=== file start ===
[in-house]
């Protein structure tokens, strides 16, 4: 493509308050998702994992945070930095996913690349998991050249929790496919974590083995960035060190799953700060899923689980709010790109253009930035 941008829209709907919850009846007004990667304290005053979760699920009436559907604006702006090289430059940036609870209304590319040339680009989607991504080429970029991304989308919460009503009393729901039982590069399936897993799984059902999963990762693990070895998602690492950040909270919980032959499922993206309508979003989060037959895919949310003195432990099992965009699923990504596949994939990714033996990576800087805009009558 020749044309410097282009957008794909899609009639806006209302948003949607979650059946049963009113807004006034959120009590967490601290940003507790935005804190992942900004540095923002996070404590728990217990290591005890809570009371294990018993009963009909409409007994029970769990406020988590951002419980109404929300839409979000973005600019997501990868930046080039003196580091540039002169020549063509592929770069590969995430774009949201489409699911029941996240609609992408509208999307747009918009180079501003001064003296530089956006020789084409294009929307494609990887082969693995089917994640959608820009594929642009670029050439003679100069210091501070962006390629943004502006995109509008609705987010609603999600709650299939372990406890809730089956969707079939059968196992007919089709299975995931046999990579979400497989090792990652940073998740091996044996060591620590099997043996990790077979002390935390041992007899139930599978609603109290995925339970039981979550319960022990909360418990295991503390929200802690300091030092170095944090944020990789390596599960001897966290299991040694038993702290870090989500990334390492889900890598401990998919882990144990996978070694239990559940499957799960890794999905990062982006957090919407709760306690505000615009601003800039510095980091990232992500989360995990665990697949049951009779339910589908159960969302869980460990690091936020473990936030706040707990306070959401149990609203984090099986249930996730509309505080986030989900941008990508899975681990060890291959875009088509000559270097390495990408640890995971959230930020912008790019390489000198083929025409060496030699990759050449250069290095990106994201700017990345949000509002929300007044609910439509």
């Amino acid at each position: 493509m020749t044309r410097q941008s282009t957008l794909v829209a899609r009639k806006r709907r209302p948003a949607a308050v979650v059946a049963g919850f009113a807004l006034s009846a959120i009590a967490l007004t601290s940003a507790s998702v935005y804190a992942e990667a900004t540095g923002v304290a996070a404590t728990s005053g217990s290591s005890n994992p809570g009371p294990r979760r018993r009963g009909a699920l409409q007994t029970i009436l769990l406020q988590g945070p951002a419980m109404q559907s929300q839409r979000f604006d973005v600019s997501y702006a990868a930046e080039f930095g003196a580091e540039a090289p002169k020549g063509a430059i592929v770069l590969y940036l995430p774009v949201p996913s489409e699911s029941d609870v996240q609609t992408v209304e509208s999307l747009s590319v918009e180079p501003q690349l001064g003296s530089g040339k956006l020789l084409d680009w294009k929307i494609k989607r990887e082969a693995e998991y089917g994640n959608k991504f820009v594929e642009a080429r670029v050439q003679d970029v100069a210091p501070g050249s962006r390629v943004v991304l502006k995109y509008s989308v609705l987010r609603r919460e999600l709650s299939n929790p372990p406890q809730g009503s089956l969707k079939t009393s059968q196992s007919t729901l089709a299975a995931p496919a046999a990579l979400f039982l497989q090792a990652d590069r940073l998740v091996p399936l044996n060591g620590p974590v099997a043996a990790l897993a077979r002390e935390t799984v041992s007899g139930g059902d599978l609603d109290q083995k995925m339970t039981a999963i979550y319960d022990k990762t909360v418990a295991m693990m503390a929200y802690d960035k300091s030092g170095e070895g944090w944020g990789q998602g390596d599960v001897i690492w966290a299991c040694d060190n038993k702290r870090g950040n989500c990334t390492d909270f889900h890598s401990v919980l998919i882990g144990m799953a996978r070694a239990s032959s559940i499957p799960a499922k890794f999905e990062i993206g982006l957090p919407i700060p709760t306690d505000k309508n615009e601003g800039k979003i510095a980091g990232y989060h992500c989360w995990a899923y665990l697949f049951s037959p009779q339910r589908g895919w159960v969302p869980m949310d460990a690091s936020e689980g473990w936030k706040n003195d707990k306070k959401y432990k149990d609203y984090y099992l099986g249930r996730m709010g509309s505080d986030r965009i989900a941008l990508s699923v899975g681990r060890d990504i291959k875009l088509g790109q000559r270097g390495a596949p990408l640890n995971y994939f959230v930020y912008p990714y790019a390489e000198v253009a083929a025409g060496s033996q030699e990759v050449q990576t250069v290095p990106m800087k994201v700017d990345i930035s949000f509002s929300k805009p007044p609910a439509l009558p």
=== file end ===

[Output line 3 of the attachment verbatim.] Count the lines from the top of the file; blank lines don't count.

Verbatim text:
């Amino acid at each position: 493509m020749t044309r410097q941008s282009t957008l794909v829209a899609r009639k806006r709907r209302p948003a949607a308050v979650v059946a049963g919850f009113a807004l006034s009846a959120i009590a967490l007004t601290s940003a507790s998702v935005y804190a992942e990667a900004t540095g923002v304290a996070a404590t728990s005053g217990s290591s005890n994992p809570g009371p294990r979760r018993r009963g009909a699920l409409q007994t029970i009436l769990l406020q988590g945070p951002a419980m109404q559907s929300q839409r979000f604006d973005v600019s997501y702006a990868a930046e080039f930095g003196a580091e540039a090289p002169k020549g063509a430059i592929v770069l590969y940036l995430p774009v949201p996913s489409e699911s029941d609870v996240q609609t992408v209304e509208s999307l747009s590319v918009e180079p501003q690349l001064g003296s530089g040339k956006l020789l084409d680009w294009k929307i494609k989607r990887e082969a693995e998991y089917g994640n959608k991504f820009v594929e642009a080429r670029v050439q003679d970029v100069a210091p501070g050249s962006r390629v943004v991304l502006k995109y509008s989308v609705l987010r609603r919460e999600l709650s299939n929790p372990p406890q809730g009503s089956l969707k079939t009393s059968q196992s007919t729901l089709a299975a995931p496919a046999a990579l979400f039982l497989q090792a990652d590069r940073l998740v091996p399936l044996n060591g620590p974590v099997a043996a990790l897993a077979r002390e935390t799984v041992s007899g139930g059902d599978l609603d109290q083995k995925m339970t039981a999963i979550y319960d022990k990762t909360v418990a295991m693990m503390a929200y802690d960035k300091s030092g170095e070895g944090w944020g990789q998602g390596d599960v001897i690492w966290a299991c040694d060190n038993k702290r870090g950040n989500c990334t390492d909270f889900h890598s401990v919980l998919i882990g144990m799953a996978r070694a239990s032959s559940i499957p799960a499922k890794f999905e990062i993206g982006l957090p919407i700060p709760t306690d505000k309508n615009e601003g800039k979003i510095a980091g990232y989060h992500c989360w995990a899923y665990l697949f049951s037959p009779q339910r589908g895919w159960v969302p869980m949310d460990a690091s936020e689980g473990w936030k706040n003195d707990k306070k959401y432990k149990d609203y984090y099992l099986g249930r996730m709010g509309s505080d986030r965009i989900a941008l990508s699923v899975g681990r060890d990504i291959k875009l088509g790109q000559r270097g390495a596949p990408l640890n995971y994939f959230v930020y912008p990714y790019a390489e000198v253009a083929a025409g060496s033996q030699e990759v050449q990576t250069v290095p990106m800087k994201v700017d990345i930035s949000f509002s929300k805009p007044p609910a439509l009558p």